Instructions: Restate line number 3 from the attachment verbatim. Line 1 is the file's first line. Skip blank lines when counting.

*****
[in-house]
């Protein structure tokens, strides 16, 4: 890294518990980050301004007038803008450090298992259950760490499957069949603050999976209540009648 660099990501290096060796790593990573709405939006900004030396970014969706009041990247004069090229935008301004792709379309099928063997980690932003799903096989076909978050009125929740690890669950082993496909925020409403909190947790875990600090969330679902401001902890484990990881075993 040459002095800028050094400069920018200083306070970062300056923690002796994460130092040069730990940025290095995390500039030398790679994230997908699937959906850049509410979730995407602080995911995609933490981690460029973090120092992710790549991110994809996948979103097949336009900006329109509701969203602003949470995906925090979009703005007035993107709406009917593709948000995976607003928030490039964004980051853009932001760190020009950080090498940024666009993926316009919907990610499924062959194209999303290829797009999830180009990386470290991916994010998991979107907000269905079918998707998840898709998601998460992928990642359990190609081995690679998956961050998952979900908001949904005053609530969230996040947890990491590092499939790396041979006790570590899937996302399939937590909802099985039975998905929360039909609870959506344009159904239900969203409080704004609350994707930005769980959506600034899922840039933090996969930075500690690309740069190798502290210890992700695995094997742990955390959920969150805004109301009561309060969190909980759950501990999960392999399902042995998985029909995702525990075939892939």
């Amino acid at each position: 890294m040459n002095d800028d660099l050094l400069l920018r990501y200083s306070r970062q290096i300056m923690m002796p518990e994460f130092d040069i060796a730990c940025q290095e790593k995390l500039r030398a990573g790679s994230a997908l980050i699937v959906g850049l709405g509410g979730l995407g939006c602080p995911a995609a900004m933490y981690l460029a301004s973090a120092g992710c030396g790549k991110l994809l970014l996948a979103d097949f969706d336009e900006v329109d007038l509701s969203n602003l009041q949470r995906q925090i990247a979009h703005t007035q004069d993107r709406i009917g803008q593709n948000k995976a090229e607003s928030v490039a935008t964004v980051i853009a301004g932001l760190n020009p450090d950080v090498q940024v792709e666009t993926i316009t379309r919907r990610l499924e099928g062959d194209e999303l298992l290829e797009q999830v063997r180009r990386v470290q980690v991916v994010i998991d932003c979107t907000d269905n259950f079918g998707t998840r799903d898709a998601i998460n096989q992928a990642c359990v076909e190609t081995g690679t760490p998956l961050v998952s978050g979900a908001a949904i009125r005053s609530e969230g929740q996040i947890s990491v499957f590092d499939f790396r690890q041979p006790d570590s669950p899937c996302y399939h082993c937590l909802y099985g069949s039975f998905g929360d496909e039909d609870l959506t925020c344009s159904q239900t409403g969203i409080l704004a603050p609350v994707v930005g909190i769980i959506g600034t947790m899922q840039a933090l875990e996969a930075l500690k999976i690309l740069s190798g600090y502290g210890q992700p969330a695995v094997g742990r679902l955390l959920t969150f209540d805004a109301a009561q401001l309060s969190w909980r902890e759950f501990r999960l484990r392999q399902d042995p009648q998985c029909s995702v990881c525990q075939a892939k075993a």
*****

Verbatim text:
């Amino acid at each position: 890294m040459n002095d800028d660099l050094l400069l920018r990501y200083s306070r970062q290096i300056m923690m002796p518990e994460f130092d040069i060796a730990c940025q290095e790593k995390l500039r030398a990573g790679s994230a997908l980050i699937v959906g850049l709405g509410g979730l995407g939006c602080p995911a995609a900004m933490y981690l460029a301004s973090a120092g992710c030396g790549k991110l994809l970014l996948a979103d097949f969706d336009e900006v329109d007038l509701s969203n602003l009041q949470r995906q925090i990247a979009h703005t007035q004069d993107r709406i009917g803008q593709n948000k995976a090229e607003s928030v490039a935008t964004v980051i853009a301004g932001l760190n020009p450090d950080v090498q940024v792709e666009t993926i316009t379309r919907r990610l499924e099928g062959d194209e999303l298992l290829e797009q999830v063997r180009r990386v470290q980690v991916v994010i998991d932003c979107t907000d269905n259950f079918g998707t998840r799903d898709a998601i998460n096989q992928a990642c359990v076909e190609t081995g690679t760490p998956l961050v998952s978050g979900a908001a949904i009125r005053s609530e969230g929740q996040i947890s990491v499957f590092d499939f790396r690890q041979p006790d570590s669950p899937c996302y399939h082993c937590l909802y099985g069949s039975f998905g929360d496909e039909d609870l959506t925020c344009s159904q239900t409403g969203i409080l704004a603050p609350v994707v930005g909190i769980i959506g600034t947790m899922q840039a933090l875990e996969a930075l500690k999976i690309l740069s190798g600090y502290g210890q992700p969330a695995v094997g742990r679902l955390l959920t969150f209540d805004a109301a009561q401001l309060s969190w909980r902890e759950f501990r999960l484990r392999q399902d042995p009648q998985c029909s995702v990881c525990q075939a892939k075993a």